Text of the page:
POTTER — What’s old may become new again in downtown Potter.
A group of citizens is looking to restore the exterior of a building that now serves as a community center of sorts back to what it looked like around 1918 when it was the first home of Potter State Bank.
Just across Chestnut Street and a little to the north, Drew and Teran Enevoldsen have purchased the former 1930s service station, and are working to update the interior with a retro look and open up a coffee shop and antique store. On the inside of that building, the floor tells the story of the different iterations of its use. The original wood flooring is there, as is flooring from a 1940s addition. Another section of concrete flooring shows the last addition.
“I’ve been trying to restore it as best we can and still follow function,” Drew Enevoldsen said. “You can still see the old floor with the oil stains and everything in it. We’re going to try to raise an old (car) lift in there and use it as kind of like a banquet table.”
Teran homeschools the couple’s four children, and currently runs a candle business out of their home 16 miles outside of town. With the new business just up the block from the bank where Drew works, the couple will be able to see each other more often.
“Being able to own a business in Potter has always been a dream, too,” Drew said.
A project to restore the former Legion Hall is also underway, potentially giving the village two projects in the works at once. The stage and a ticket booth entryway have been restored in the Legion building, but work needs to be done otherwise.
Combining the restorations with current buildings and businesses in town that are in the neighborhood of 100 years old helps maintain the historical appearance in a town that banks on drawing people in for tourism dollars.
Drew’s father, Hal, is leading the movement to restore the community building, a project that would remove the current stucco siding and replace it with period-looking wood siding, a new facade and a wrap-around awning.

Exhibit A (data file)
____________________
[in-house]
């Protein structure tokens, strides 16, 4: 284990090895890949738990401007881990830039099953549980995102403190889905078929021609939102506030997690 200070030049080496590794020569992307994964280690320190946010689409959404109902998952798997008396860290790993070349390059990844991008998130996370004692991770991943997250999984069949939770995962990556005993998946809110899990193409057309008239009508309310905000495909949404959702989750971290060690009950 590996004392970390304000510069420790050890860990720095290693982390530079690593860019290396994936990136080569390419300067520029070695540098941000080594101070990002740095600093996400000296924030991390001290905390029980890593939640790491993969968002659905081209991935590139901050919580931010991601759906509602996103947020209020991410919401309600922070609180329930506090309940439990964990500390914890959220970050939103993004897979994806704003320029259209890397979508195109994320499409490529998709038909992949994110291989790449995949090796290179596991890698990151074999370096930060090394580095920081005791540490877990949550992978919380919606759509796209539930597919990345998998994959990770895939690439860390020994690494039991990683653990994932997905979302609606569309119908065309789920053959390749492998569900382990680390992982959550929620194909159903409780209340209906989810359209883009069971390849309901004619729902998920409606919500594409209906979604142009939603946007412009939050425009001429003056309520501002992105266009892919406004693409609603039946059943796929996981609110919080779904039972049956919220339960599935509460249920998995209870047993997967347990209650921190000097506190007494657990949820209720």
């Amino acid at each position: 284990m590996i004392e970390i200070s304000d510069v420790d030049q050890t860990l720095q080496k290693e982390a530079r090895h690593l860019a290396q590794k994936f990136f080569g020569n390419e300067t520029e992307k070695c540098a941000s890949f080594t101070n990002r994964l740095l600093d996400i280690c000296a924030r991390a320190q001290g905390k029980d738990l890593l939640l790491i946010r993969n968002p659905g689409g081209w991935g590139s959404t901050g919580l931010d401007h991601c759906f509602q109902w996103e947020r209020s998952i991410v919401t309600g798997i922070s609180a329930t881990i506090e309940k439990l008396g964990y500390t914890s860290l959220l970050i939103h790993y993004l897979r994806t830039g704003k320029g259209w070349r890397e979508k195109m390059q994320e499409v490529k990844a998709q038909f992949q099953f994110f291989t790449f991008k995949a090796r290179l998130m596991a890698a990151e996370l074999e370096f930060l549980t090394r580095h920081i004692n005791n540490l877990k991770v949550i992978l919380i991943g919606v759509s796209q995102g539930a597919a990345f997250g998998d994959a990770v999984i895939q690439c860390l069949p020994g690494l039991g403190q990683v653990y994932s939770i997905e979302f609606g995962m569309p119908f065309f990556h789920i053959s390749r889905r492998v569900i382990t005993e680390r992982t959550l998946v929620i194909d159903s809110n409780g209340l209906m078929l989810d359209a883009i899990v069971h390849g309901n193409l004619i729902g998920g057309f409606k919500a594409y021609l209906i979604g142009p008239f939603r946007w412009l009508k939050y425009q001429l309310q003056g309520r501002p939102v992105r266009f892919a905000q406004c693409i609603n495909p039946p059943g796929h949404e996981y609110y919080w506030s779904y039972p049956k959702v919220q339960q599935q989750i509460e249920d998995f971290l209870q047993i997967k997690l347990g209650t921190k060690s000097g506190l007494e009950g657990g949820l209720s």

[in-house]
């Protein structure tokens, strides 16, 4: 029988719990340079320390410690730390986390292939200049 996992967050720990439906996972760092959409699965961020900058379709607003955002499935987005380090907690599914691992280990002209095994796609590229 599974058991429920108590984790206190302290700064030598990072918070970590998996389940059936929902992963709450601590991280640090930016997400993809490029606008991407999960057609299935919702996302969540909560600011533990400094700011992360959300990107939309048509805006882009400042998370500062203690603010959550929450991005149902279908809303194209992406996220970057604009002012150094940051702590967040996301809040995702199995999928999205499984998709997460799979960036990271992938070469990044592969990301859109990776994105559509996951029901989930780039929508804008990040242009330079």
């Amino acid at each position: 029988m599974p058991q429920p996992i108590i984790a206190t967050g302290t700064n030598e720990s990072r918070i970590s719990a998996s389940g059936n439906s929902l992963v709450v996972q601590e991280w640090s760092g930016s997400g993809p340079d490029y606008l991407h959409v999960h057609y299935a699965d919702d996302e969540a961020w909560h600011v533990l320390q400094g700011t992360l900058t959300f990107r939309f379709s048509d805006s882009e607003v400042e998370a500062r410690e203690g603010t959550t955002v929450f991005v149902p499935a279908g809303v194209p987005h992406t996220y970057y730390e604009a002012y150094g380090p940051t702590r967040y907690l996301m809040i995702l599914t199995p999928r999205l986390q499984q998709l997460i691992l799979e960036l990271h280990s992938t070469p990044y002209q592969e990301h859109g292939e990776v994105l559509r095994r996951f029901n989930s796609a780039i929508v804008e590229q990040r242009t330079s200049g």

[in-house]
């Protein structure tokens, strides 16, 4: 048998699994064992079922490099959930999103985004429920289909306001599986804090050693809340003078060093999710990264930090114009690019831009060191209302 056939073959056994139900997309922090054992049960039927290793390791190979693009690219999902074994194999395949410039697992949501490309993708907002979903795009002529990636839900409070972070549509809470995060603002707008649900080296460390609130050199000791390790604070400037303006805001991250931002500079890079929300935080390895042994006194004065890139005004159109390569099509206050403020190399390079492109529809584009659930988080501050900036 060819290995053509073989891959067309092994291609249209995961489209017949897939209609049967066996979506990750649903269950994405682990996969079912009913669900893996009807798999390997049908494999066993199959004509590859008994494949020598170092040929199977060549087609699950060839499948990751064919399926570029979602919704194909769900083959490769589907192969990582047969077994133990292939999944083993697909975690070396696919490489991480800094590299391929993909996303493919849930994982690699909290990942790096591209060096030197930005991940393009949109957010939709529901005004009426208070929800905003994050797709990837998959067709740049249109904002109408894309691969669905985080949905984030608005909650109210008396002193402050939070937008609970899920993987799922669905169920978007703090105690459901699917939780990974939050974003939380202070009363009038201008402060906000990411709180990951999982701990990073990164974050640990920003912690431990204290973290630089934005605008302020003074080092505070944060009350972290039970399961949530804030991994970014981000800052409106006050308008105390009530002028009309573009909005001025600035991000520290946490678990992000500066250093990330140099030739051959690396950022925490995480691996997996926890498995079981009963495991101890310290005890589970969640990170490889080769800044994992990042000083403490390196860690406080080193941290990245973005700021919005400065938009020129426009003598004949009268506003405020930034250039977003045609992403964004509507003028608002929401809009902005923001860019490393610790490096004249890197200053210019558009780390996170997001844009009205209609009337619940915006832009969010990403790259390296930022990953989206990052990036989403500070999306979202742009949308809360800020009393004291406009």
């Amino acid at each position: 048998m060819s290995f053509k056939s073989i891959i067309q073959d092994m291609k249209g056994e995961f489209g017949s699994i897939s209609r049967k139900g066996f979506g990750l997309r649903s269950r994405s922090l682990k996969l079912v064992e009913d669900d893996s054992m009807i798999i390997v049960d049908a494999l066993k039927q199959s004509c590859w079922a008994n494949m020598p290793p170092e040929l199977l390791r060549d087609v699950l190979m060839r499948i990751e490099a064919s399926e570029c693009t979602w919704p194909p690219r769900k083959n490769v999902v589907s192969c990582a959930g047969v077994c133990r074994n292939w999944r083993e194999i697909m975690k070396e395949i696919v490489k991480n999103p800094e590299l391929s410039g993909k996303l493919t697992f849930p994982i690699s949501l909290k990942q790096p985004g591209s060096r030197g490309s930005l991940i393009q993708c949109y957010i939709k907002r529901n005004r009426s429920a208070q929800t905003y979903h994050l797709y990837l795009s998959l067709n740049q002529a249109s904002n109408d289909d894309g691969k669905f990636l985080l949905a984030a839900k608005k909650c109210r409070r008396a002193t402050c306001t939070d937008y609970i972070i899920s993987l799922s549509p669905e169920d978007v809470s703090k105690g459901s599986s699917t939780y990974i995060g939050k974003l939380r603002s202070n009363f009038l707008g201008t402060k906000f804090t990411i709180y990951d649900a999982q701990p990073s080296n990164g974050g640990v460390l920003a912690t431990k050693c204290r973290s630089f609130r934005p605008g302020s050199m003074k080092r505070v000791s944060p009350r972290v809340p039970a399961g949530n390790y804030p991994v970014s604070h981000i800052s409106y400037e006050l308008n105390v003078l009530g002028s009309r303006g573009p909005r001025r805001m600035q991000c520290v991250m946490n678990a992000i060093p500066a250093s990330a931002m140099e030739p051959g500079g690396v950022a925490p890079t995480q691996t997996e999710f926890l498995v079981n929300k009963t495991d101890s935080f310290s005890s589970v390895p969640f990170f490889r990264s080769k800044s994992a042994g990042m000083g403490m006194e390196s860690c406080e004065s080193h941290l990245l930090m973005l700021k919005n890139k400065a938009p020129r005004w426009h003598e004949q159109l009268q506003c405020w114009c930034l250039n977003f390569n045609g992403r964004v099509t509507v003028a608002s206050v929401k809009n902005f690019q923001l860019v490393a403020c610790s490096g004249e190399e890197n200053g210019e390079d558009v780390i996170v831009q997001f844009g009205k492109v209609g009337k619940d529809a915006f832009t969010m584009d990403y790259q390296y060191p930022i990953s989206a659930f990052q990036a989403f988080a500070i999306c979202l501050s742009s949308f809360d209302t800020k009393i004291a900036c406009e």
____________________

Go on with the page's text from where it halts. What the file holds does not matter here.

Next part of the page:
“I tell people it’ll be like the capitol building of Potter, Nebraska,” Hal Enevoldsen said. “We’ve got a lot of cool buildings in town, like the old bank and the museum, but if that thing is turned back into what it was, I think it’ll stand out. It’s our first impression to people. They might come here looking for a restroom, and it’s really nice on the inside.”
The community building, public library building, Legion Hall and the Potter Sundry building were all built a little more than 100 years ago and have survived the years.
“Something must have happened here between 1915 and 1920-something,” Hal said, “because almost all of the buildings here seemed to be built right around then.”
Hal and Drew Enevoldsen are part of the third and fourth generations of their family in the town, and say helping be a part of keeping it alive and helping it grow is just something they’ve been raised to do.
“It gets in your blood, that hometown,” Hal said. “I went away to college, and I went to Texas for about three months, and I realized that this is where my heart was, in Potter. I could do what I do anywhere in the world, but why wouldn’t I want to be around my friends and family here.
“A lot of it is passed down from generation to generation, giving back to your community.”
Hal shared the story of a Potter Sons of the Legion Commander who was a Vietnam veteran. His commanding officer, when the fighting was over had a simple message for his men.
“He said, ‘Now go back home and make where you live a better place,’” Hal said. “‘Do what I’ve trained you to do here, but do it at home.’
“There’s a lot of families here in Potter who have been here a long time and they have that same community — pride may not be the right word — just love of the community. It’s what makes it just like a family.”
Drew and his six siblings saw his parents, uncles and the rest of his family participating in improving the community, and that spirit carried through to the fourth generation of Enevoldsens and now into the fifth.
“That spirit of making where you live better started as soon as I could walk,” Drew said, relating stories of his own childhood planting trees downtown and now his 9- and 7-year-old kids helping carry sheets of OSB boards to help install flooring protection in the Legion Hall.
“We get them to help before they know what work is, while it’s still fun,” Hal said.